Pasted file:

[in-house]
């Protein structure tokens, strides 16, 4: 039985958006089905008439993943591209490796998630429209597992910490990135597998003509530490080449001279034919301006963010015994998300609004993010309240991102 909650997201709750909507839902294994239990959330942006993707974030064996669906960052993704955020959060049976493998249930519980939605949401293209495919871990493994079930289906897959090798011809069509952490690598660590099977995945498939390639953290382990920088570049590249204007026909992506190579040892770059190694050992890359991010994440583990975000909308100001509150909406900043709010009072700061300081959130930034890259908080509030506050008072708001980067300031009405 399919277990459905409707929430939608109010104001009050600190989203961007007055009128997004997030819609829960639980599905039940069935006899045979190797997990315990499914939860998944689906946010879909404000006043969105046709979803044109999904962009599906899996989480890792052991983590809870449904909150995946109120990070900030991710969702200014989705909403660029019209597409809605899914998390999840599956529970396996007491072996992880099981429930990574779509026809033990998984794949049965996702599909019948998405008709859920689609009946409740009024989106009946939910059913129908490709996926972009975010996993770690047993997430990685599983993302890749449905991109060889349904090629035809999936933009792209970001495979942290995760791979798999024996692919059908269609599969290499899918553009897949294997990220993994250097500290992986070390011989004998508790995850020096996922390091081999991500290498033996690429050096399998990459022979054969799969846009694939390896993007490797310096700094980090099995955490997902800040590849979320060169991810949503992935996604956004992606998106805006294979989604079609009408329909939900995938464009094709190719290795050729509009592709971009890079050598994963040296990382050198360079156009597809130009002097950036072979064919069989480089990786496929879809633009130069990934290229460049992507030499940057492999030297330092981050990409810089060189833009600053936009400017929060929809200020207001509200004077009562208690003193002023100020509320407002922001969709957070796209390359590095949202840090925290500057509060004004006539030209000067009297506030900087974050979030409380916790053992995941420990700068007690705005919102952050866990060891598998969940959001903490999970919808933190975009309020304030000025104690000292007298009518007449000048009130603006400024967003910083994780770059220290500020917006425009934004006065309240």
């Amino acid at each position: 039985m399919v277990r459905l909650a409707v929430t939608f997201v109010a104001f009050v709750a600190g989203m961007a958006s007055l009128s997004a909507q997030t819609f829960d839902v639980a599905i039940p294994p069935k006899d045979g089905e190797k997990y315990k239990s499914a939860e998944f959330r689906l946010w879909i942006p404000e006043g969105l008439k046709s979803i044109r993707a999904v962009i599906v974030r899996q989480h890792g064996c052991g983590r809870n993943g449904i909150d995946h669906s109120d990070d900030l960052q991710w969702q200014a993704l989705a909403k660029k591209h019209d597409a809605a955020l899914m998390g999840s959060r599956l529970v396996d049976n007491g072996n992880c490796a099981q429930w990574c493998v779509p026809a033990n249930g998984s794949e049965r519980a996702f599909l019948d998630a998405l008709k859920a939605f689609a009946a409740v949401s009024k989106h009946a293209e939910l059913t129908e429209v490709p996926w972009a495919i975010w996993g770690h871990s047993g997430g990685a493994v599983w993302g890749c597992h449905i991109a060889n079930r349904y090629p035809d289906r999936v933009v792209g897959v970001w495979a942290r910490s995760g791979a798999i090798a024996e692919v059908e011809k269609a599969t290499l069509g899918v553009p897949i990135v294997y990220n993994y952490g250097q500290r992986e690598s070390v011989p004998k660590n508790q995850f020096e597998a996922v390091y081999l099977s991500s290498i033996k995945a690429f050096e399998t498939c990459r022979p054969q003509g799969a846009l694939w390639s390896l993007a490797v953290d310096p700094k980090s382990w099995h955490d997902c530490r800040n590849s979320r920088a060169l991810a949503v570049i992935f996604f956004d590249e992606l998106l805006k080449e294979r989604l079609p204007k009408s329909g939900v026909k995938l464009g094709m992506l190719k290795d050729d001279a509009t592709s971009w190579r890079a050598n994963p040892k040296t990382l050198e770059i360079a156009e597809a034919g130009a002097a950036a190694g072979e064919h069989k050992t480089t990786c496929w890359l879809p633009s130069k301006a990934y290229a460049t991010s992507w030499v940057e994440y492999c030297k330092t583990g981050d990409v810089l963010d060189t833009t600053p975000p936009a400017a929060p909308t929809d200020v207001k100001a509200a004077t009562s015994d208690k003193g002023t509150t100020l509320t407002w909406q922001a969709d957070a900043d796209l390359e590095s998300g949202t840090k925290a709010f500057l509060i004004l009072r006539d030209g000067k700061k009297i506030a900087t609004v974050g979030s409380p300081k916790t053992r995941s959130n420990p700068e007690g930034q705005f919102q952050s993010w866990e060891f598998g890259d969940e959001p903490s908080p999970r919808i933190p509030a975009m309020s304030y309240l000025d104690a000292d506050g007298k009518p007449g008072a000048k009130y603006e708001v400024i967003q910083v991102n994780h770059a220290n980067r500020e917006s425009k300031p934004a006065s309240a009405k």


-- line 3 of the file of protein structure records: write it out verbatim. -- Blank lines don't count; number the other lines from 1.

């Amino acid at each position: 039985m399919v277990r459905l909650a409707v929430t939608f997201v109010a104001f009050v709750a600190g989203m961007a958006s007055l009128s997004a909507q997030t819609f829960d839902v639980a599905i039940p294994p069935k006899d045979g089905e190797k997990y315990k239990s499914a939860e998944f959330r689906l946010w879909i942006p404000e006043g969105l008439k046709s979803i044109r993707a999904v962009i599906v974030r899996q989480h890792g064996c052991g983590r809870n993943g449904i909150d995946h669906s109120d990070d900030l960052q991710w969702q200014a993704l989705a909403k660029k591209h019209d597409a809605a955020l899914m998390g999840s959060r599956l529970v396996d049976n007491g072996n992880c490796a099981q429930w990574c493998v779509p026809a033990n249930g998984s794949e049965r519980a996702f599909l019948d998630a998405l008709k859920a939605f689609a009946a409740v949401s009024k989106h009946a293209e939910l059913t129908e429209v490709p996926w972009a495919i975010w996993g770690h871990s047993g997430g990685a493994v599983w993302g890749c597992h449905i991109a060889n079930r349904y090629p035809d289906r999936v933009v792209g897959v970001w495979a942290r910490s995760g791979a798999i090798a024996e692919v059908e011809k269609a599969t290499l069509g899918v553009p897949i990135v294997y990220n993994y952490g250097q500290r992986e690598s070390v011989p004998k660590n508790q995850f020096e597998a996922v390091y081999l099977s991500s290498i033996k995945a690429f050096e399998t498939c990459r022979p054969q003509g799969a846009l694939w390639s390896l993007a490797v953290d310096p700094k980090s382990w099995h955490d997902c530490r800040n590849s979320r920088a060169l991810a949503v570049i992935f996604f956004d590249e992606l998106l805006k080449e294979r989604l079609p204007k009408s329909g939900v026909k995938l464009g094709m992506l190719k290795d050729d001279a509009t592709s971009w190579r890079a050598n994963p040892k040296t990382l050198e770059i360079a156009e597809a034919g130009a002097a950036a190694g072979e064919h069989k050992t480089t990786c496929w890359l879809p633009s130069k301006a990934y290229a460049t991010s992507w030499v940057e994440y492999c030297k330092t583990g981050d990409v810089l963010d060189t833009t600053p975000p936009a400017a929060p909308t929809d200020v207001k100001a509200a004077t009562s015994d208690k003193g002023t509150t100020l509320t407002w909406q922001a969709d957070a900043d796209l390359e590095s998300g949202t840090k925290a709010f500057l509060i004004l009072r006539d030209g000067k700061k009297i506030a900087t609004v974050g979030s409380p300081k916790t053992r995941s959130n420990p700068e007690g930034q705005f919102q952050s993010w866990e060891f598998g890259d969940e959001p903490s908080p999970r919808i933190p509030a975009m309020s304030y309240l000025d104690a000292d506050g007298k009518p007449g008072a000048k009130y603006e708001v400024i967003q910083v991102n994780h770059a220290n980067r500020e917006s425009k300031p934004a006065s309240a009405k």